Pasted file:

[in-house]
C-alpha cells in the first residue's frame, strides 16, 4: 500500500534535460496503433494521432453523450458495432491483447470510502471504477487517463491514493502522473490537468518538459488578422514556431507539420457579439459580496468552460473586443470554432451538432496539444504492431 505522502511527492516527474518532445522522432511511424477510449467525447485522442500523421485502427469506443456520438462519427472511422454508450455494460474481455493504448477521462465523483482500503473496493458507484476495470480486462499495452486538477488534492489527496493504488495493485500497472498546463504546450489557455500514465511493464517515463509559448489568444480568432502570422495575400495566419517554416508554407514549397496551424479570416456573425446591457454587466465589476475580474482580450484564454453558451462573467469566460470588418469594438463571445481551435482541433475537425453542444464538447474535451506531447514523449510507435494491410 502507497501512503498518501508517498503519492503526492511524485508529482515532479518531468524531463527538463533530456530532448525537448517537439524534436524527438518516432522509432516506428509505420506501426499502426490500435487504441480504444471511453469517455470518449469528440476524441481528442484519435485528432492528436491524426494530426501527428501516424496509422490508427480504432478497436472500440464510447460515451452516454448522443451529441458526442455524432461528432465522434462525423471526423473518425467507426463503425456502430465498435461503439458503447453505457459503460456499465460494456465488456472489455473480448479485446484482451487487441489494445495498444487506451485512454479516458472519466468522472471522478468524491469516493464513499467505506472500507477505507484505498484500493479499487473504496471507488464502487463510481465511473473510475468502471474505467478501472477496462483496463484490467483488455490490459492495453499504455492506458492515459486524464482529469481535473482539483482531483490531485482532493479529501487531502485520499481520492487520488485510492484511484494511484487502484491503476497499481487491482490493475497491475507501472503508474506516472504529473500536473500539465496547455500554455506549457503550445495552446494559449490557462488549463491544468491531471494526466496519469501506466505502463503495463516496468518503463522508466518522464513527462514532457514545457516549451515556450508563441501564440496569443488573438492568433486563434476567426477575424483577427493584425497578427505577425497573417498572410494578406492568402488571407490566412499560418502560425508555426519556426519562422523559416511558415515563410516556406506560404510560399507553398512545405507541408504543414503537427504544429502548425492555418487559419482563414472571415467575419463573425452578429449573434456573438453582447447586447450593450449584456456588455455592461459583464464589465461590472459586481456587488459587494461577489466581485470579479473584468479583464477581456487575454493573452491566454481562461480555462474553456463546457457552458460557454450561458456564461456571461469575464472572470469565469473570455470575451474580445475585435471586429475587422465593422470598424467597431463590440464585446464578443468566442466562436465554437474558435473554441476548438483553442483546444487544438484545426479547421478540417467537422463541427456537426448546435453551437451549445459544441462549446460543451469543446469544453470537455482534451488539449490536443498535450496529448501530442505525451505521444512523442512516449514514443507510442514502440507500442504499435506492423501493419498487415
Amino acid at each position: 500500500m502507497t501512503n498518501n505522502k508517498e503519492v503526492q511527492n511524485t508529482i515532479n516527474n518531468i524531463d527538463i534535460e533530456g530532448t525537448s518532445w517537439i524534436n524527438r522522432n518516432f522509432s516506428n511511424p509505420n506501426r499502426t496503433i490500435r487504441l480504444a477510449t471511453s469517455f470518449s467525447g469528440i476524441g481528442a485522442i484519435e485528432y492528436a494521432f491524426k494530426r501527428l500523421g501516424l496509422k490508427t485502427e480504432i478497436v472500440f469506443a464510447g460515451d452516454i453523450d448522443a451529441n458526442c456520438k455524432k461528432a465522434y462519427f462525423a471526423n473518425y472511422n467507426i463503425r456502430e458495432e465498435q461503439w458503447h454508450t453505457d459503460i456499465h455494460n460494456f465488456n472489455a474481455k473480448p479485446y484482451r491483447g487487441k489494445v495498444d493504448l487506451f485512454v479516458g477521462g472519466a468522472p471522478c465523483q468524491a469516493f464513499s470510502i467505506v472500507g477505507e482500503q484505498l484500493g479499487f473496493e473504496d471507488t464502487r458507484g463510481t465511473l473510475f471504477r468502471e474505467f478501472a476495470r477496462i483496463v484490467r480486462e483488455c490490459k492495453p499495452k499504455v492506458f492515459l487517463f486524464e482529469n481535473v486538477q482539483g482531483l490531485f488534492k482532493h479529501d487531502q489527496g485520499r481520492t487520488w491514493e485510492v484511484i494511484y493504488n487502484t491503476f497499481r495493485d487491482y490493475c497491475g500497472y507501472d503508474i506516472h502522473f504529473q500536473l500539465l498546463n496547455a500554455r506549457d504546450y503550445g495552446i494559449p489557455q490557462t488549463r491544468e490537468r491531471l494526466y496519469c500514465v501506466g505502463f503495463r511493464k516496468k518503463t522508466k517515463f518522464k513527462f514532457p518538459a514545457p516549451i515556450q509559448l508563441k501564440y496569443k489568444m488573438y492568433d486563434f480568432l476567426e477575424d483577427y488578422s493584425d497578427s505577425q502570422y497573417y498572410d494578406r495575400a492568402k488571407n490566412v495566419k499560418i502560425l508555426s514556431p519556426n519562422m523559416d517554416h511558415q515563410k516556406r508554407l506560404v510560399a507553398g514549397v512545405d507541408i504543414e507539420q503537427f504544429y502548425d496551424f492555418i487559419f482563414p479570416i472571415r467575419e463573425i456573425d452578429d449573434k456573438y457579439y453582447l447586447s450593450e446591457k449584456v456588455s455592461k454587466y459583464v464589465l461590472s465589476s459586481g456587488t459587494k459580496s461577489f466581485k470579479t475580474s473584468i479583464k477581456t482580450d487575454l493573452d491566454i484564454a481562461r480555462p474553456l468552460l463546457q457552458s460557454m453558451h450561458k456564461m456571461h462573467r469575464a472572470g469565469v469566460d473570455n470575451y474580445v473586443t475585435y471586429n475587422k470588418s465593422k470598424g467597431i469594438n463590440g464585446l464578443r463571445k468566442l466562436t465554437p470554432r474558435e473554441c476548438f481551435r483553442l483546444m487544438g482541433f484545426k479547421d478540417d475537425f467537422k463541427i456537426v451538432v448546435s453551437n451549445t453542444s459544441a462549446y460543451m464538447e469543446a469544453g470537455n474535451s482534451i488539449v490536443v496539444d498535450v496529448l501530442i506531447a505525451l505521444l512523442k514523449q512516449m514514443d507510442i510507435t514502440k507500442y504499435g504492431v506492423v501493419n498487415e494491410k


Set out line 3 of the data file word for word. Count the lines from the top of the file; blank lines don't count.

Amino acid at each position: 500500500m502507497t501512503n498518501n505522502k508517498e503519492v503526492q511527492n511524485t508529482i515532479n516527474n518531468i524531463d527538463i534535460e533530456g530532448t525537448s518532445w517537439i524534436n524527438r522522432n518516432f522509432s516506428n511511424p509505420n506501426r499502426t496503433i490500435r487504441l480504444a477510449t471511453s469517455f470518449s467525447g469528440i476524441g481528442a485522442i484519435e485528432y492528436a494521432f491524426k494530426r501527428l500523421g501516424l496509422k490508427t485502427e480504432i478497436v472500440f469506443a464510447g460515451d452516454i453523450d448522443a451529441n458526442c456520438k455524432k461528432a465522434y462519427f462525423a471526423n473518425y472511422n467507426i463503425r456502430e458495432e465498435q461503439w458503447h454508450t453505457d459503460i456499465h455494460n460494456f465488456n472489455a474481455k473480448p479485446y484482451r491483447g487487441k489494445v495498444d493504448l487506451f485512454v479516458g477521462g472519466a468522472p471522478c465523483q468524491a469516493f464513499s470510502i467505506v472500507g477505507e482500503q484505498l484500493g479499487f473496493e473504496d471507488t464502487r458507484g463510481t465511473l473510475f471504477r468502471e474505467f478501472a476495470r477496462i483496463v484490467r480486462e483488455c490490459k492495453p499495452k499504455v492506458f492515459l487517463f486524464e482529469n481535473v486538477q482539483g482531483l490531485f488534492k482532493h479529501d487531502q489527496g485520499r481520492t487520488w491514493e485510492v484511484i494511484y493504488n487502484t491503476f497499481r495493485d487491482y490493475c497491475g500497472y507501472d503508474i506516472h502522473f504529473q500536473l500539465l498546463n496547455a500554455r506549457d504546450y503550445g495552446i494559449p489557455q490557462t488549463r491544468e490537468r491531471l494526466y496519469c500514465v501506466g505502463f503495463r511493464k516496468k518503463t522508466k517515463f518522464k513527462f514532457p518538459a514545457p516549451i515556450q509559448l508563441k501564440y496569443k489568444m488573438y492568433d486563434f480568432l476567426e477575424d483577427y488578422s493584425d497578427s505577425q502570422y497573417y498572410d494578406r495575400a492568402k488571407n490566412v495566419k499560418i502560425l508555426s514556431p519556426n519562422m523559416d517554416h511558415q515563410k516556406r508554407l506560404v510560399a507553398g514549397v512545405d507541408i504543414e507539420q503537427f504544429y502548425d496551424f492555418i487559419f482563414p479570416i472571415r467575419e463573425i456573425d452578429d449573434k456573438y457579439y453582447l447586447s450593450e446591457k449584456v456588455s455592461k454587466y459583464v464589465l461590472s465589476s459586481g456587488t459587494k459580496s461577489f466581485k470579479t475580474s473584468i479583464k477581456t482580450d487575454l493573452d491566454i484564454a481562461r480555462p474553456l468552460l463546457q457552458s460557454m453558451h450561458k456564461m456571461h462573467r469575464a472572470g469565469v469566460d473570455n470575451y474580445v473586443t475585435y471586429n475587422k470588418s465593422k470598424g467597431i469594438n463590440g464585446l464578443r463571445k468566442l466562436t465554437p470554432r474558435e473554441c476548438f481551435r483553442l483546444m487544438g482541433f484545426k479547421d478540417d475537425f467537422k463541427i456537426v451538432v448546435s453551437n451549445t453542444s459544441a462549446y460543451m464538447e469543446a469544453g470537455n474535451s482534451i488539449v490536443v496539444d498535450v496529448l501530442i506531447a505525451l505521444l512523442k514523449q512516449m514514443d507510442i510507435t514502440k507500442y504499435g504492431v506492423v501493419n498487415e494491410k